• Healthy, well drained and fertile soil which contains at least 10% organic compost (read article about compost and how to make great compost) which will guarantee there is good soil bacteria and fungi – a soil pH test should read 6 – 6.5 and the soil should feel and smell like you could eat it!
• Sun – at least 6 hours of sunshine per day.  Morning sun is particularly important as the stomata of the plant is open and receptive … just like humans should start their day with a great breakfast!
• Water – at least 20 litres of water per bush per week;  preferably delivered at the same time to ensure deep soaking in the root zone on the plant.  Never water roses late in the evening!
• Mulch – at least 5cms depth of compost covered by 10cms of quality mulch such as lucerne or pea straw should be maintained around the plants all year.  (Read article on mulch)
• Fertilizer – a complete organic fertilizer applied lightly at the rate of one half handful per plant every 8-12 weeks, watered in and plants washed down with Natrakelp liquid seaweed every couple of weeks.
• Air – if you grow other plants around your roses, keep the plants trimmed to ensure adequate air circulation around the base of the rose bushes.


  1. I have four Martine Guilliott roses on tripods but we have had such a long hot summer (sub tropical) and we are not even into winter yet and these roses have taken off like triffids.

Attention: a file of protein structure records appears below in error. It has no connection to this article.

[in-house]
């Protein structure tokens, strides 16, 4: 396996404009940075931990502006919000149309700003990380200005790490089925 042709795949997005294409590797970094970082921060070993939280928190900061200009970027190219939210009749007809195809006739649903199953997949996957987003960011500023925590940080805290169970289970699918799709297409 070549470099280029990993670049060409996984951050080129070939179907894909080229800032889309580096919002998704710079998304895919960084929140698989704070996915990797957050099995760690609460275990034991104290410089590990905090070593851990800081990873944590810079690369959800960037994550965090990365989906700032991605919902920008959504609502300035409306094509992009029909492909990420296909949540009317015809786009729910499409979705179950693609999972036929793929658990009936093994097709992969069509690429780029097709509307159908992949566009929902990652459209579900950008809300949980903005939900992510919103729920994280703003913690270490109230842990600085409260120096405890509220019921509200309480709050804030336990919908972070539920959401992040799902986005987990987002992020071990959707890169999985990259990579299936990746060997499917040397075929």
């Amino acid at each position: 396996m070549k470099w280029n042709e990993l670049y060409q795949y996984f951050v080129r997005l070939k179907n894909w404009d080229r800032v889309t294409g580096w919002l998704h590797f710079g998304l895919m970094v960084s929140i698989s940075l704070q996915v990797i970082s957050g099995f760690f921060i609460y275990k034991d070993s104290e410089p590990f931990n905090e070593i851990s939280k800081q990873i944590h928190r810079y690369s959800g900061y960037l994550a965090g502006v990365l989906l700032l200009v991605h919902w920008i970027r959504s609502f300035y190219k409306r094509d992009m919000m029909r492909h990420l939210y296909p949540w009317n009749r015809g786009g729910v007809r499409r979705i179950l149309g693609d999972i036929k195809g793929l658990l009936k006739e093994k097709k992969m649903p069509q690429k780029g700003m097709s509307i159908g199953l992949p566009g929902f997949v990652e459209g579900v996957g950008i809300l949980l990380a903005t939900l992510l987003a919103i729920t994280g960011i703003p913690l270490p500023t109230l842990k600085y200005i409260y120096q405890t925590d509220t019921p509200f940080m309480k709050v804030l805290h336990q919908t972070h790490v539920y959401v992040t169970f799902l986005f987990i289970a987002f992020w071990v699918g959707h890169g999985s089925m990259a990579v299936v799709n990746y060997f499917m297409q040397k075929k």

How should I prune them.

    Hope you can help

    1. Yes, this lady (or perhaps bloke???) is a challenge for me too as I planted it on a border of the garden – Graham severely pruned the rose in mid-summer and it’s been a bit shy with flowering since … how to prune now? Well, I wouldn’t really touch it except to remove any growth which is ‘in the way’ of walks or clashing with other plants! You’ll have amazing flowering in spring and when that’s done, I suggest you do a pretty severe summer prune as we did … please let us know how this works or otherwise, I’ll delete this beauty from our store because it’s definitely a HUGE grower! Triffid is a good description! Cheers = Diana

  2. Hello Diana
    Thank you for your quick response and advice. However, I won’t have to wait for spring, they are covered in buds and flowers now. We don’t get frosts here so there will be nothing to set them back – hence my problem. I’ve hard pruned one plant and when/if they stop flowering I’ll give one a winter prune. I might give the others a continual gentle prune just to keep my grandchildren from becoming impaled. And, I might build bigger tripods. I’m determined to make this work as they are beautiful roses and it took me some time to find them. (sorry I hadn’t found your site earlier.)

    I’ll let you know how things develop.
    with my kindest regards

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